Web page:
Precipitated chalk                  1 pound

Castile soap                        5 drachms

Borax                               3 drachms

Thymol                              20 grains

Menthol                             20 grains

Eucalyptol                          20 grains

Oil of wintergreen                  20 grains

Alcohol                             1/2 ounce


Dissolve the thymol and oils in the alcohol, and triturate with the chalk, and proceed as in the first formula.






One fault with this powder is the disagreeable taste of the thymol. This may be omitted and the oil of wintergreen increased to the improvement of the taste, but with some loss of antiseptic power.


Antiseptic Powder.



Boric acid                          50 parts

Salicylic acid                      50 parts

Dragon's blood                      20 parts

Calcium carbonate                   1,000 parts

Essence spearmint                   12 parts


Reduce the dragon's blood and calcium carbonate to the finest powder, and mix the ingredients thoroughly. The powder should be used twice a day, or even oftener, in bad cases. It is especially recommended in cases where tne enamel has become eroded from the effects of iron.


Menthol Tooth Powder. Menthol leaves a cool and pleasant sensation in the mouth, and is excellent for fetid breath. It may be added to most formulas by taking an equal quantity of oil of wintergreen and dissolving in alcohol.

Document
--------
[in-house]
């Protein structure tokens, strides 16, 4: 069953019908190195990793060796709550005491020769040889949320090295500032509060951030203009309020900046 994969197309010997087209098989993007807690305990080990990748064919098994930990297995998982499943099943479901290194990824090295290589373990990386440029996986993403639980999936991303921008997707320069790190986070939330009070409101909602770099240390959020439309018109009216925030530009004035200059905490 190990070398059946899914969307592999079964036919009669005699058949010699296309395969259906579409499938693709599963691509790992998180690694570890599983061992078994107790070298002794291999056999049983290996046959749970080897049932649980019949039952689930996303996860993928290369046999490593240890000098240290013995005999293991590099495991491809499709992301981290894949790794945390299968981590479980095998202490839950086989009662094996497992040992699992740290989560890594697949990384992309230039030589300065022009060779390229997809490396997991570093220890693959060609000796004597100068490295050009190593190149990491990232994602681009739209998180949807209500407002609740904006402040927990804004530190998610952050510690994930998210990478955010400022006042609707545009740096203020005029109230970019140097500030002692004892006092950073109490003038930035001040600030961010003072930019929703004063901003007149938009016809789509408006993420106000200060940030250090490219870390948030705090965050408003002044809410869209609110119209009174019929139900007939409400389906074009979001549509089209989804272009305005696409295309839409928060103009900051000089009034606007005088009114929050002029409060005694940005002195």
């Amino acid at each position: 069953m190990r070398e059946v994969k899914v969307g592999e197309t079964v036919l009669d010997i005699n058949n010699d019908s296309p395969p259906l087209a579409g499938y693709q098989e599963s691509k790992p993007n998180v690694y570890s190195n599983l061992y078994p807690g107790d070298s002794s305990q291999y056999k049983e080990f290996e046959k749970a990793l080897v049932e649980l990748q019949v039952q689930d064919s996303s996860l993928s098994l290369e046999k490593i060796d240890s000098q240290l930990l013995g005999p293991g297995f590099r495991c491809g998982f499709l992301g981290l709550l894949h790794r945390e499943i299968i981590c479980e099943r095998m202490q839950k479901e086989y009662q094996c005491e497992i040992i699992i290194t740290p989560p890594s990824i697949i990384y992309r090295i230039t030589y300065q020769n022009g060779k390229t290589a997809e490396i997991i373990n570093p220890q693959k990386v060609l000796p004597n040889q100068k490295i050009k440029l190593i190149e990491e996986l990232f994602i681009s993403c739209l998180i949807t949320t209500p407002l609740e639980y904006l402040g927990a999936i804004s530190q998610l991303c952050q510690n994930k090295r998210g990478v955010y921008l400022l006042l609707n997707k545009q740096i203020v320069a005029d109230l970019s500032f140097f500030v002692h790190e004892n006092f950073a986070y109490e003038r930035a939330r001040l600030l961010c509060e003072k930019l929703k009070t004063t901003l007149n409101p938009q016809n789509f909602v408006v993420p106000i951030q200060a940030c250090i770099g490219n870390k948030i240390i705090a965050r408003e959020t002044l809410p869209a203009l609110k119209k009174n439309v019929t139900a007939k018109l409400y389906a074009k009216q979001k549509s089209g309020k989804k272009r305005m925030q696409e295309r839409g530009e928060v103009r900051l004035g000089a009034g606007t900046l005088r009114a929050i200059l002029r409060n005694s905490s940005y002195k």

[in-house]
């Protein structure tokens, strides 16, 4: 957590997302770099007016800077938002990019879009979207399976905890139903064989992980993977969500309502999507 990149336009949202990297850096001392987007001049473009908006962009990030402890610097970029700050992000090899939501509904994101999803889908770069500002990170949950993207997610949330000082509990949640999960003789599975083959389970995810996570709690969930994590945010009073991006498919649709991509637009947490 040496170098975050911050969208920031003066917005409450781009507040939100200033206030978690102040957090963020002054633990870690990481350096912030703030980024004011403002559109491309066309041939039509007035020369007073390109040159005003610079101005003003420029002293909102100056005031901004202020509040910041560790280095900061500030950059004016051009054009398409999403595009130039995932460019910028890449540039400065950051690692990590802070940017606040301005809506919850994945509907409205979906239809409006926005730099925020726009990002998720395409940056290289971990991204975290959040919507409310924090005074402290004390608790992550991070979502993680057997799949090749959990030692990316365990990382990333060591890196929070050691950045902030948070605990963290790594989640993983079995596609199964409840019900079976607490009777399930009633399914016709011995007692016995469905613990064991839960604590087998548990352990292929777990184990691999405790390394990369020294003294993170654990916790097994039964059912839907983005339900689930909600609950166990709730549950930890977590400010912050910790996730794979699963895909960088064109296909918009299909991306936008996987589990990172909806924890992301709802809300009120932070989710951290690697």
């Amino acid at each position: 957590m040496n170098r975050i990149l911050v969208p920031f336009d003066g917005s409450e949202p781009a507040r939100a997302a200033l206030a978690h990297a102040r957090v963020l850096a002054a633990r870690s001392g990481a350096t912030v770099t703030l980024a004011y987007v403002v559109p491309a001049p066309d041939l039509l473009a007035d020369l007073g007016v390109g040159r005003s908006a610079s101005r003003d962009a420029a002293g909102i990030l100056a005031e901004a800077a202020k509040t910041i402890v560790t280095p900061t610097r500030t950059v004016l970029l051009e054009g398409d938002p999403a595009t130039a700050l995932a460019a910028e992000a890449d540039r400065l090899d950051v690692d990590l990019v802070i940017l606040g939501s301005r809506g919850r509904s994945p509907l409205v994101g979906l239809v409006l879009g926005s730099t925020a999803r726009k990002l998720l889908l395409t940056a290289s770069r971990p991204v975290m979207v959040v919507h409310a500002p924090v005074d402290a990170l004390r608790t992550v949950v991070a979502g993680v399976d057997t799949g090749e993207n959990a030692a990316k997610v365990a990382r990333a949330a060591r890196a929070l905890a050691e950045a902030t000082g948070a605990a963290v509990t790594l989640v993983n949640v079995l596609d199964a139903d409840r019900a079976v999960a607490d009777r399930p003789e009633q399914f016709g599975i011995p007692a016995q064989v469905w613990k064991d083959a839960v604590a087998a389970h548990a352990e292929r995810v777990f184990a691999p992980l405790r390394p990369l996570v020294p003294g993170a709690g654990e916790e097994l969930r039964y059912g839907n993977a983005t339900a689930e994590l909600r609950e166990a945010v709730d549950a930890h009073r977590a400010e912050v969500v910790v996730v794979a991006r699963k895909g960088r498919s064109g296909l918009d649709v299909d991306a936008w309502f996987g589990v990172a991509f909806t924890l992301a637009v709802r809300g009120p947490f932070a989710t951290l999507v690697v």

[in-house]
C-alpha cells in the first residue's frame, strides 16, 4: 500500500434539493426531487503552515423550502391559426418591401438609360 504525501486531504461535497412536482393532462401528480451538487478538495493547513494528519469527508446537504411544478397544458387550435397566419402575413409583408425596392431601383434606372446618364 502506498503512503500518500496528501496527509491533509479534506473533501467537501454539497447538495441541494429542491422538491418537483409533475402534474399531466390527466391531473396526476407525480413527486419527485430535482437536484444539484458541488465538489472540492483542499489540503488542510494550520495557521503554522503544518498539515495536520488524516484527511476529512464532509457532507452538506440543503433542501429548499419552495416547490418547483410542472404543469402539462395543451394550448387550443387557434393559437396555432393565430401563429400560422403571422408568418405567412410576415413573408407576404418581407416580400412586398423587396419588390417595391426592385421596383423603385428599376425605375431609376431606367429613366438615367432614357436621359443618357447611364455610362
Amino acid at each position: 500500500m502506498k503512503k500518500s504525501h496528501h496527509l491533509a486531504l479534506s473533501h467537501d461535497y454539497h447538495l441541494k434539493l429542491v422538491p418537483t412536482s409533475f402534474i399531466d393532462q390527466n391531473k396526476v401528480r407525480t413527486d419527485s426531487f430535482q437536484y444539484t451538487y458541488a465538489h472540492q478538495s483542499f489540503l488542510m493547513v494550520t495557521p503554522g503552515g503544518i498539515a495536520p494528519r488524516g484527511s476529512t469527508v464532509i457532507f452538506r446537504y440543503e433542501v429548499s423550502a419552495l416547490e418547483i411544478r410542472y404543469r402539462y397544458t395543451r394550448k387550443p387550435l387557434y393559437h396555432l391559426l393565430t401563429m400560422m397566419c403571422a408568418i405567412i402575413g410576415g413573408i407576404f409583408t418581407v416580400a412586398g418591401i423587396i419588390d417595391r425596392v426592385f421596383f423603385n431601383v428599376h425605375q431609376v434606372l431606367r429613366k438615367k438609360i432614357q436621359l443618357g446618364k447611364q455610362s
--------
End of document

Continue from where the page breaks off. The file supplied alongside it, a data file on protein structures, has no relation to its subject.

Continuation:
Menthol                             1 part

Salol                               8 parts

Soap, grated fine                   20 parts

Calcium carbonate                   20 parts

Magnesia carbonate                  60 parts

Essential oil of mint               2 parts


Powder finely and mix.  If there is much tartar on the teeth it will be well to add to this formula from 10 to 20 parts of pumice, powdered very finely.


Tooth Powders and Pastes. Although the direct object of these is to keep the teeth clean and white, they also prevent decay, if it is only by force of mere cleanliness, and in this way (and also by removing decomposing particles of food) tend to keep the breath sweet and wholesome. The necessary properties of a tooth powder are cleansing power unaccompanied by any abrading or chemical action on the teeth themselves, a certain amount of antiseptic power to enable it to deal with particles of stale food, and a complete absence of any disagreeable taste or smell. These conditions are easy to realize in practice, and there is a very large number of efficient and good powders, as well as not a few which are apt to injure the teeth if care is not taken to rinse out the mouth very thoroughly after using. These powders include some of the best cleansers, and have hence been admitted in the following recipes, mostly taken from English collections.